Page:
Gas Fired Radiant Heating

Gas Fired Radiant Heating

A common mistake that engineers and contractors make is using forced air heat for applications where infrared heat would be a better design option. There are many warehouses and other installations where infrared heat would provide a better comfort level and an energy savings of 50% over unit heaters. Radiant heat is the perfect application for high ceiling spaces, high ventilation or infiltration areas, spot heating and comfort for outdoor activities. Some applications include loading docks, warehouses, aircraft hangars, factories, outdoor restaurants, golf driving ranges, patios, sports arenas, firehouses, car washes, animal pens, pipe fabrication shops and auto body shops. There are many other applications that would benefit from this method of heating. An infrared heater will provide heat by warming surfaces, floors, and objects, not by heating the total volume of air in the space. Heat will then reradiate off of surfaces and some convection heating will occur. Natural convection will develop a heat differential in a space of approximately 8 degrees F for every ten foot difference in elevation in an open building space. A hot air system creates stratification of warm air at the ceiling.With radiant heat, a warm zone is established at the level where people will be working. People will feel more comfort even at a lower surrounding air temperature due to the radiant warmth. Radiant heaters for these applications are either low intensity tube heaters or high intensity direct-fired spot heaters. They can be operated on either natural gas or propane fuel. They are typically controlled by a wall mounted thermostat, time clock or a BMS system. The tube heaters consist of a burner box, radiant tubes and the reflector assembly. They are suspended from the ceiling with chains or cables and can be either vented or unvented. The tube heaters can be configured for the space requirements. The effective spread of the radiated heat is dependent on the unit height and input capacity. For a typical 40 ft straight tube heater mounted at 20” high, the effective width covered is approximately 20 feet. The heaters are provided with an air intake connection for applications where combustion air needs to be ducted directly to the heater (poor air quality or negative air pressures in the space). Tube heater components can be upgraded to stainless steel for certain corrosive applications.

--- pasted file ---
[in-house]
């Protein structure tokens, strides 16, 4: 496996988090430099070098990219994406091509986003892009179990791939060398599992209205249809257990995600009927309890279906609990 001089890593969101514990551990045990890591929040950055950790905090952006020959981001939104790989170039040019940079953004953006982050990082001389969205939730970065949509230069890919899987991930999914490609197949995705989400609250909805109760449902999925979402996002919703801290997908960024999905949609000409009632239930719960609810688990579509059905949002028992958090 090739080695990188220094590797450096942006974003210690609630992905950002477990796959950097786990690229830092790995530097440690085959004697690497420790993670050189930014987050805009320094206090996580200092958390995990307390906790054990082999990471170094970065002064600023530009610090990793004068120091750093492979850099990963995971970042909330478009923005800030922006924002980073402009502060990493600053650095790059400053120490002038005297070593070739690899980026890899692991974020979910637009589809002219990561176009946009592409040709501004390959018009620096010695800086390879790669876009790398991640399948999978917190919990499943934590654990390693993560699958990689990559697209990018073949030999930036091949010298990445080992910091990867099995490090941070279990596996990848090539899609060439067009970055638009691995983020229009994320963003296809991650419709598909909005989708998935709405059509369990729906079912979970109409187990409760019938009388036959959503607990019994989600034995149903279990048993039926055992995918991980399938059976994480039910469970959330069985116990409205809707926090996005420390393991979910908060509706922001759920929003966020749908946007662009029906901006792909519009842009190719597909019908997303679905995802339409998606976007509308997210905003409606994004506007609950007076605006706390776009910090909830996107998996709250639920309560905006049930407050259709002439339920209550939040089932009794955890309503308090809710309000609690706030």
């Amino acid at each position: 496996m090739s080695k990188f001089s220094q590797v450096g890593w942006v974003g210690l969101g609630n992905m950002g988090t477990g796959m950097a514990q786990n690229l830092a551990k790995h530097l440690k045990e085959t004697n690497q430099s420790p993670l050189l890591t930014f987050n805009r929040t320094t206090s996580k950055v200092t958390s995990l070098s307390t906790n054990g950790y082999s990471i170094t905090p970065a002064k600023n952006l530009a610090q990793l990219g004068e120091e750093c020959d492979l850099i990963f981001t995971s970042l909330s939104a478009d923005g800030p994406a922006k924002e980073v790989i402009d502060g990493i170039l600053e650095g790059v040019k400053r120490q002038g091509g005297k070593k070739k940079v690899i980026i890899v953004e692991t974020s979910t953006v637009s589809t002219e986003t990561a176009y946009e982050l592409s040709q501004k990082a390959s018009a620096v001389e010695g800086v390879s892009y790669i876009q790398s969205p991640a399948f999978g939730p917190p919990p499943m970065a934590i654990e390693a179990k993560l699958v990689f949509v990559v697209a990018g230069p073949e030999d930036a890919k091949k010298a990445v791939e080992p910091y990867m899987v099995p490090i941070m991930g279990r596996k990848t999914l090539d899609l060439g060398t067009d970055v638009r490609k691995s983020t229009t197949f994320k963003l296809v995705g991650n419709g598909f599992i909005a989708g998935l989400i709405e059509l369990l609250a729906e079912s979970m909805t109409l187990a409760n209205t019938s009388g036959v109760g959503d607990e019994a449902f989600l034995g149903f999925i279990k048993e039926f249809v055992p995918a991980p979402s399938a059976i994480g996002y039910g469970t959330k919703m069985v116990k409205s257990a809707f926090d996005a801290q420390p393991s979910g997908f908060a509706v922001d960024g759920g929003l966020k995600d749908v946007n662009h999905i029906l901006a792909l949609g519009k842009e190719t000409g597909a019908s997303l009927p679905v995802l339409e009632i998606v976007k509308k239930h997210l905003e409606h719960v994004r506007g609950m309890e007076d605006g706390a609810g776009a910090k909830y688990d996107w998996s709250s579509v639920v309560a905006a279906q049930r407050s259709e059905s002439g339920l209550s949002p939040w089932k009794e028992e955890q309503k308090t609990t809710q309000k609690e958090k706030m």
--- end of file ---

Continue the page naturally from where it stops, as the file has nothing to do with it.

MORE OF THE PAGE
To size infrared heat for a building, do a heat load estimate for the space and match the heater capacities to the load requirement. Locate the heaters around the perimeter of the space or where the heat is needed. Match the heater input to the mounting height and clearances available. Put the burner end of the heater near the largest heat loss since the tubes closest to the heater are warmer. Two stage tube heaters available offer even greater comfort levels for the occupants and energy savings for the building operator. You must keep the proper clearance to combustibles for all heaters. All heaters specify the dimensions for clearances in the equipment selection guides. Heaters should not be used in an explosive environment. Follow ventilation code requirements for gas burning equipment.

Stop by the ATI warehouse for a live demonstration of the effectiveness of a radiant heater versus a propeller type unit heater. For your design help, see the Detroit Radiant website for the handy Engineering & Application Guide as well as specifications and CAD details for your download.

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